3R Studios A and B Home AA Importing AB Home Acme Furniture Alba Alexander Taron All Other Brands American Mercantile Arospa Artistic Products ArtMaison Canada Aspire Home Accents Authentic Models AZ Trading BAI Design Bassett Mirror Company Benzara Better Homes & Gardens Bey-Berk Blik Surface Graphics Blomus BrandtWorks Butler Specialty California Clock Chevrolet Chicago Lighthouse Citizen Clocks Coca Cola Control Brand Cooper Classics Corona Creative Motion Industries Crestview Collection Dainolite DayClocks DecMode Design Toscano Dodge Elizabeth Austin Enigma Equity Evergreen Enterprises FirsTime Foreside Home and Garden Gerson Company Gild Design House Global Views HGC Hip Vintage Holland Home Source Industries Imax Imperial International Infinity Instruments Kardiel Kate and Laurel Kiera Grace La Crosse Technology Lexington Studios Melrose International Metal Art Studio Mid Century Decor Mod Made Modelo Napa Home and Garden New Haven NeXtime Nielsen Bainbridge NOVA of California OK Casting Ore International Oriental Furniture Paperflow USA Paragon Decor Passport Privilege International RAM Game Room Renwil Rhythm USA River City Clocks Safavieh Sagebrook Home San Pacific International Signature Design by Ashley Southern Enterprises Sterling Stilnovo Stonebriar Collection Stratton Home Decor Studio Designs StyleCraft Sullivans Teton Home The Urban Port Three Hands Timekeeper Trademark Global Trend Lab Tripar Trisha Yearwood Universal Weems and Plath Westclox White Hall Products Winsome House Yosemite Home Decor Zentique Zuo Modern Contemporary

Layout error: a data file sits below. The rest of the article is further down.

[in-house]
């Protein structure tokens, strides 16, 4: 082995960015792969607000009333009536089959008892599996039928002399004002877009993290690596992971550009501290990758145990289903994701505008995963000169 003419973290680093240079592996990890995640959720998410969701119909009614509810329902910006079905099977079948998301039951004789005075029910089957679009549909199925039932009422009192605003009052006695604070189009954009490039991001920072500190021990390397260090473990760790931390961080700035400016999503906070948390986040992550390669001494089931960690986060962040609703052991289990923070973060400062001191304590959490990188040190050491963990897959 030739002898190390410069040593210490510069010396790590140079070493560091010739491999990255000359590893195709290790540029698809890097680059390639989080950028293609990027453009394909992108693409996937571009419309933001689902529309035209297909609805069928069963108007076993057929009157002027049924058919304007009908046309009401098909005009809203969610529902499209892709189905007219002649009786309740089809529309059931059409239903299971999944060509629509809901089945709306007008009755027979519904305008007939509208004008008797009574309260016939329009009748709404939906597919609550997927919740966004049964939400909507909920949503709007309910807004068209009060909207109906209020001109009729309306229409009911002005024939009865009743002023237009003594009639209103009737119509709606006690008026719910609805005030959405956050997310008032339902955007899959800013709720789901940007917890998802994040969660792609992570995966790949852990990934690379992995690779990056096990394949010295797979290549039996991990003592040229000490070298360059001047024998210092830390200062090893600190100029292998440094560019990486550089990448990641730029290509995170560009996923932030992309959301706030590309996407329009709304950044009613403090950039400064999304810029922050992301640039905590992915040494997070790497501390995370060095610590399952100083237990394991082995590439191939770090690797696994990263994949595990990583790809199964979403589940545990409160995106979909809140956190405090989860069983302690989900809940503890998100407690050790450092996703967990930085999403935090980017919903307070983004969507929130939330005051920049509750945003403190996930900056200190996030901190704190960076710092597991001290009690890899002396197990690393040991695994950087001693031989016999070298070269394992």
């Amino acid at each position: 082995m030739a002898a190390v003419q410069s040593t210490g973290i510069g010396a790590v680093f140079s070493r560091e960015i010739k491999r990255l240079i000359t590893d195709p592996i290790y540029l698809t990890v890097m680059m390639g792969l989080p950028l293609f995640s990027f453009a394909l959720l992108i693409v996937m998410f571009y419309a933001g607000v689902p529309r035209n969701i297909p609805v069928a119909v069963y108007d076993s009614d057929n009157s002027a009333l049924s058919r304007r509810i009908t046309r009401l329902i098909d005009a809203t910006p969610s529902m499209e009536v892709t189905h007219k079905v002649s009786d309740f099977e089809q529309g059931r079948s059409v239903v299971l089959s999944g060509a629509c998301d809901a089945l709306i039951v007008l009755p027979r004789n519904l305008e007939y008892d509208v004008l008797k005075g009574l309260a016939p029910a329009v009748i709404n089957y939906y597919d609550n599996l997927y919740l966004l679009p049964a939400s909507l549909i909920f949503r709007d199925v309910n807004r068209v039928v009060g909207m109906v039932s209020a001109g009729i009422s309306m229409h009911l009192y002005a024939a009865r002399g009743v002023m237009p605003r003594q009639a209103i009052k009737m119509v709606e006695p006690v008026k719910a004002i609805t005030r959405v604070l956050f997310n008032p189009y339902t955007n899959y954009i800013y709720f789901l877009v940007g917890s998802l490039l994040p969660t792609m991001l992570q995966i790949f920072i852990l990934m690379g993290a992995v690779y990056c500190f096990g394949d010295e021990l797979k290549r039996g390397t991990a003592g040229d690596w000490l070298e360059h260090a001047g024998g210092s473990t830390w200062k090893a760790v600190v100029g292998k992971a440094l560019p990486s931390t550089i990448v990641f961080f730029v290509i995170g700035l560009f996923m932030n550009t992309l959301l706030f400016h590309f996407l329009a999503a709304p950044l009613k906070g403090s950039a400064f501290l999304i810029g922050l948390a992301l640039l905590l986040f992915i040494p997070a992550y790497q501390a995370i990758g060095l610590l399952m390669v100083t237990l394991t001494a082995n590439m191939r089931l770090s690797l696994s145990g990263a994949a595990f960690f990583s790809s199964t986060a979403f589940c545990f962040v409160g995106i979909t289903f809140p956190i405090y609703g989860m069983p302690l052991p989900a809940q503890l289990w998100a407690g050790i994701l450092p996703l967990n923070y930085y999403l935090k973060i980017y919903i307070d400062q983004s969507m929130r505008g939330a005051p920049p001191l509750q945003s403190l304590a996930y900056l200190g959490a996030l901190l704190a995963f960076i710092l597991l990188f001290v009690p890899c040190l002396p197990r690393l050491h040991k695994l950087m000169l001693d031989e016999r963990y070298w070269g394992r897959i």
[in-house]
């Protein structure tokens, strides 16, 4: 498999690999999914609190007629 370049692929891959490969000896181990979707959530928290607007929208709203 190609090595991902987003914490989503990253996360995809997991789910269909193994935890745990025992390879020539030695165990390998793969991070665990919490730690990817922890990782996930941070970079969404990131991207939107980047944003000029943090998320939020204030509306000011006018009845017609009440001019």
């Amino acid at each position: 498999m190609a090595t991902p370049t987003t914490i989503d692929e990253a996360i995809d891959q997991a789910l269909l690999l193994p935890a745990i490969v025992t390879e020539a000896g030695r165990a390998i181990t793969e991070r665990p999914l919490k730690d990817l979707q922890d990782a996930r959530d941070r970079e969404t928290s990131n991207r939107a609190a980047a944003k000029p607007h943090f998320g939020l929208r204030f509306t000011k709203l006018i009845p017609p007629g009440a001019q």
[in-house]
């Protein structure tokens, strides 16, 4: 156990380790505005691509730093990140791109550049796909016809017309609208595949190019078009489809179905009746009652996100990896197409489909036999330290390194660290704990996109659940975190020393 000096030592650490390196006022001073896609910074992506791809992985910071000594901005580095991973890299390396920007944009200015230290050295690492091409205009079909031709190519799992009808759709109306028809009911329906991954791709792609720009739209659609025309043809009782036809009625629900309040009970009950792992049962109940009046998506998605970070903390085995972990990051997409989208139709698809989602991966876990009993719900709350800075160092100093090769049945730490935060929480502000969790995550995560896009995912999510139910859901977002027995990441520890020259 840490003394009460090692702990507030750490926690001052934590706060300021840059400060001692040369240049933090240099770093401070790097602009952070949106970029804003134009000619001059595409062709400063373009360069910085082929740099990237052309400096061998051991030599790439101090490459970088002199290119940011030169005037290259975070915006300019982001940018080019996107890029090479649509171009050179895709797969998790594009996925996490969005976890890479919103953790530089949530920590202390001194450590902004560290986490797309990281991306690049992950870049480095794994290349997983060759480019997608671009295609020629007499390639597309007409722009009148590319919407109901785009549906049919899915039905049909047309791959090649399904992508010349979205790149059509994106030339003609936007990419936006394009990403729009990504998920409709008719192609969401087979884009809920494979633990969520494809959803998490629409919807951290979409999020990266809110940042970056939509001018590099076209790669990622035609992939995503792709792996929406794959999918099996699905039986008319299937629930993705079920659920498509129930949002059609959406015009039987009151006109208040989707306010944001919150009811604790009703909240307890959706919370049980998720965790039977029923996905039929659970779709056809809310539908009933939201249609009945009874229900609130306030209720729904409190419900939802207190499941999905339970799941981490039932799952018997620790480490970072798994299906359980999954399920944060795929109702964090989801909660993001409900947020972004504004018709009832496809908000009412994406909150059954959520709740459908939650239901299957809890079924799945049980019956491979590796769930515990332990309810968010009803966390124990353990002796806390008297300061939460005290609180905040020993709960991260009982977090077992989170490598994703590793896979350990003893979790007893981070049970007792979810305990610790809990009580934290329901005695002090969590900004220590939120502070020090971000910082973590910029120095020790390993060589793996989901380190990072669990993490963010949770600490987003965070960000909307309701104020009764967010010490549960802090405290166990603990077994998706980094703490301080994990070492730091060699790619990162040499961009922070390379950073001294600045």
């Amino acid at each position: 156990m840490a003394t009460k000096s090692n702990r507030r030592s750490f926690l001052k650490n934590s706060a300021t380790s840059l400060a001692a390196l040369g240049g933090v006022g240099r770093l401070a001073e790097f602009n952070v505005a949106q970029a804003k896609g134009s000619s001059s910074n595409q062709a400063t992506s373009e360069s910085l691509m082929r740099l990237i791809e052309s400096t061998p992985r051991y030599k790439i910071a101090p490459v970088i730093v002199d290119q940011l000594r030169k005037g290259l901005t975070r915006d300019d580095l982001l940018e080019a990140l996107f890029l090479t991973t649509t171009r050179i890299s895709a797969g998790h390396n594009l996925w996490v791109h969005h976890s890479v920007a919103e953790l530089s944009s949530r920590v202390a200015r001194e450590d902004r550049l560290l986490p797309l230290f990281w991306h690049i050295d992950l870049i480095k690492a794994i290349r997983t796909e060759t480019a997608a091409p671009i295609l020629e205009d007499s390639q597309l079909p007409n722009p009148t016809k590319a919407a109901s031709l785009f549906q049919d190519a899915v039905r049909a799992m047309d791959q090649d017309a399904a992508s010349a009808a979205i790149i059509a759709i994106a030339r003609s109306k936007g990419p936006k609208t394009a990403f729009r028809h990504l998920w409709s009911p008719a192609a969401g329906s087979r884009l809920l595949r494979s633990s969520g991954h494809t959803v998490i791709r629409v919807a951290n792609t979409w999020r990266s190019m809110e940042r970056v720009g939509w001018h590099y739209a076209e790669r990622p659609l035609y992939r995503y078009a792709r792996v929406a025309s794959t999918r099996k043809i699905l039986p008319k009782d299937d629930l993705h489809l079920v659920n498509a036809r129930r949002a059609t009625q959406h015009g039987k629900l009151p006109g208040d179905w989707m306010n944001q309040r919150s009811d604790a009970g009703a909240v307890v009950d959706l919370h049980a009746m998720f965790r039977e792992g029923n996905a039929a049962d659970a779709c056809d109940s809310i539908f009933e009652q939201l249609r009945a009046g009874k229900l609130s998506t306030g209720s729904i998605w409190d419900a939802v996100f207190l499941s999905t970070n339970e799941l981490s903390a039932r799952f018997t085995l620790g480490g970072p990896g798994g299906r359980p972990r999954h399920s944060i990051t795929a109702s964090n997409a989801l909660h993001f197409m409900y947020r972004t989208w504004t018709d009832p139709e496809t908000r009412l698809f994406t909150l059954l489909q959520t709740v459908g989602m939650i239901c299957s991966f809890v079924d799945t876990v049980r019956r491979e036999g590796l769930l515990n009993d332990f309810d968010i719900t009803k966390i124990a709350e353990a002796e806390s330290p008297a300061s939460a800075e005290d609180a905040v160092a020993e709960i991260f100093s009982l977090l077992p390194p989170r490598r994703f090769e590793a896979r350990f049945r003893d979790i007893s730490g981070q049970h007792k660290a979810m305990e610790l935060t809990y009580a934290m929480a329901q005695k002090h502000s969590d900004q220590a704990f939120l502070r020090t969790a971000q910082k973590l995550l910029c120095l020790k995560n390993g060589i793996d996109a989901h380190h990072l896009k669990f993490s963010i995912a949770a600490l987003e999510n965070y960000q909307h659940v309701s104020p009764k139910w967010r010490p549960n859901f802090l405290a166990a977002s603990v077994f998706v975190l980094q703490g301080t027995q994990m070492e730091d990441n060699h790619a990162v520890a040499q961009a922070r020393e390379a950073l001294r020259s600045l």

Water clocks, also known as clepsydrae (sg: clepsydra), along with the sundials, are possibly the oldest time-measuring instruments, with the only exceptions being the vertical gnomon and the day counting tally stick. Given their great antiquity, where and when they first existed is not known and perhaps unknowable. The bowl-shaped outflow is the simplest form of a water clock and is known to have existed in Babylon and in Egypt around the 16th century BC. Other regions of the world, including India and China, also have early evidence of water clocks, but the earliest dates are less certain. Some authors, however, write about water clocks appearing as early as 4000 BC in these regions of the world.
Though no longer our first pick of timepiece thanks to the smart phone, this old-fashioned clock still scores points for form. Measuring 6.25'' H x 2.5'' W x 5'' D, this compact clock’s face is encased in a metal case with a brushed nickel finish and convex glass lens, while its faded dial stays in step with vintage styling. This item is battery operated, but does not emit a loud ticking noise, so you can snooze to your heart's content.
“Great little dual alarm clock. Super easy to set the two alarms. Easy to use. It has a night light feature with adjustable dimmer, which is great. You can adjust the display completely dark so you don’t see the numbers. Then you can just hit the snooze button when the alarm is not ringing and the display lights up. It’s powered only by 3 AA batteries: no electric cord, no USB, nothing that you need. If you need a fancy alarm clock that sprays water in your face, this is not it.”